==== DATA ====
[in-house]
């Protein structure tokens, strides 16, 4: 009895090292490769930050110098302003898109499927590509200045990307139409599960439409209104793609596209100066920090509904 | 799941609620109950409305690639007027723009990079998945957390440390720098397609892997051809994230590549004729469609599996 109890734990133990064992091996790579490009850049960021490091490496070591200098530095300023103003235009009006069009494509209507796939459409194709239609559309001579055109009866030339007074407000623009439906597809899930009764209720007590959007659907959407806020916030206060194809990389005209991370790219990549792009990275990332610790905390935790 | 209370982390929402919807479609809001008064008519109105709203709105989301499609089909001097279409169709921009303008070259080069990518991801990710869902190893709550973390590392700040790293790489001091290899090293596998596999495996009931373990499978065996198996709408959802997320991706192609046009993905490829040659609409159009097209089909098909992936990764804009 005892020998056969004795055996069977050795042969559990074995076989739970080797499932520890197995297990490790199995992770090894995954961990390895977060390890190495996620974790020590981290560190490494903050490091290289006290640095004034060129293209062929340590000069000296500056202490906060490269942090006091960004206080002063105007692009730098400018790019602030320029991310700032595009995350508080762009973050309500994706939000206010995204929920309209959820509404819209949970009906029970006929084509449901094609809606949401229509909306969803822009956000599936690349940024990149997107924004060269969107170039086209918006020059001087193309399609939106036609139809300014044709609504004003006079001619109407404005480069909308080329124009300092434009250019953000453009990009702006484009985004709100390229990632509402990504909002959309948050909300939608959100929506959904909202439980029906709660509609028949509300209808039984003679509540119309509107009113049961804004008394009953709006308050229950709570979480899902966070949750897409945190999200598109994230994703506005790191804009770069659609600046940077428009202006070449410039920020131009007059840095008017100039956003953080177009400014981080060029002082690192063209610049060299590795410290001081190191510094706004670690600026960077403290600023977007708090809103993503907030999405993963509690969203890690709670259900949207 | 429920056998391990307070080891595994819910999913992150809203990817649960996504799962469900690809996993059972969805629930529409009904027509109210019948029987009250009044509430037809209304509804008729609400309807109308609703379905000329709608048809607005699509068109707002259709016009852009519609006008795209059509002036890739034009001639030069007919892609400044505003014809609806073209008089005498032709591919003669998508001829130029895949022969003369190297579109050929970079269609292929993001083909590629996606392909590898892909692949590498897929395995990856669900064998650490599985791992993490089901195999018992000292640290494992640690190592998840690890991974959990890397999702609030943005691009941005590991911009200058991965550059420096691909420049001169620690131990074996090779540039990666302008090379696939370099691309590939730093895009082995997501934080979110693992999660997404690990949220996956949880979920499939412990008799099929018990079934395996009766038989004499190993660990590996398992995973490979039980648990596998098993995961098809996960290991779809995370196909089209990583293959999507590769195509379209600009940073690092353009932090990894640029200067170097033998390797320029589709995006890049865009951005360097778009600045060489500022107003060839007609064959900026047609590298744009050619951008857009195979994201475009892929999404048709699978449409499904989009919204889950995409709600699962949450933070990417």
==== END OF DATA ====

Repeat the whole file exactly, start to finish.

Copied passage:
[in-house]
């Protein structure tokens, strides 16, 4: 009895090292490769930050110098302003898109499927590509200045990307139409599960439409209104793609596209100066920090509904 | 799941609620109950409305690639007027723009990079998945957390440390720098397609892997051809994230590549004729469609599996 109890734990133990064992091996790579490009850049960021490091490496070591200098530095300023103003235009009006069009494509209507796939459409194709239609559309001579055109009866030339007074407000623009439906597809899930009764209720007590959007659907959407806020916030206060194809990389005209991370790219990549792009990275990332610790905390935790 | 209370982390929402919807479609809001008064008519109105709203709105989301499609089909001097279409169709921009303008070259080069990518991801990710869902190893709550973390590392700040790293790489001091290899090293596998596999495996009931373990499978065996198996709408959802997320991706192609046009993905490829040659609409159009097209089909098909992936990764804009 005892020998056969004795055996069977050795042969559990074995076989739970080797499932520890197995297990490790199995992770090894995954961990390895977060390890190495996620974790020590981290560190490494903050490091290289006290640095004034060129293209062929340590000069000296500056202490906060490269942090006091960004206080002063105007692009730098400018790019602030320029991310700032595009995350508080762009973050309500994706939000206010995204929920309209959820509404819209949970009906029970006929084509449901094609809606949401229509909306969803822009956000599936690349940024990149997107924004060269969107170039086209918006020059001087193309399609939106036609139809300014044709609504004003006079001619109407404005480069909308080329124009300092434009250019953000453009990009702006484009985004709100390229990632509402990504909002959309948050909300939608959100929506959904909202439980029906709660509609028949509300209808039984003679509540119309509107009113049961804004008394009953709006308050229950709570979480899902966070949750897409945190999200598109994230994703506005790191804009770069659609600046940077428009202006070449410039920020131009007059840095008017100039956003953080177009400014981080060029002082690192063209610049060299590795410290001081190191510094706004670690600026960077403290600023977007708090809103993503907030999405993963509690969203890690709670259900949207 | 429920056998391990307070080891595994819910999913992150809203990817649960996504799962469900690809996993059972969805629930529409009904027509109210019948029987009250009044509430037809209304509804008729609400309807109308609703379905000329709608048809607005699509068109707002259709016009852009519609006008795209059509002036890739034009001639030069007919892609400044505003014809609806073209008089005498032709591919003669998508001829130029895949022969003369190297579109050929970079269609292929993001083909590629996606392909590898892909692949590498897929395995990856669900064998650490599985791992993490089901195999018992000292640290494992640690190592998840690890991974959990890397999702609030943005691009941005590991911009200058991965550059420096691909420049001169620690131990074996090779540039990666302008090379696939370099691309590939730093895009082995997501934080979110693992999660997404690990949220996956949880979920499939412990008799099929018990079934395996009766038989004499190993660990590996398992995973490979039980648990596998098993995961098809996960290991779809995370196909089209990583293959999507590769195509379209600009940073690092353009932090990894640029200067170097033998390797320029589709995006890049865009951005360097778009600045060489500022107003060839007609064959900026047609590298744009050619951008857009195979994201475009892929999404048709699978449409499904989009919204889950995409709600699962949450933070990417």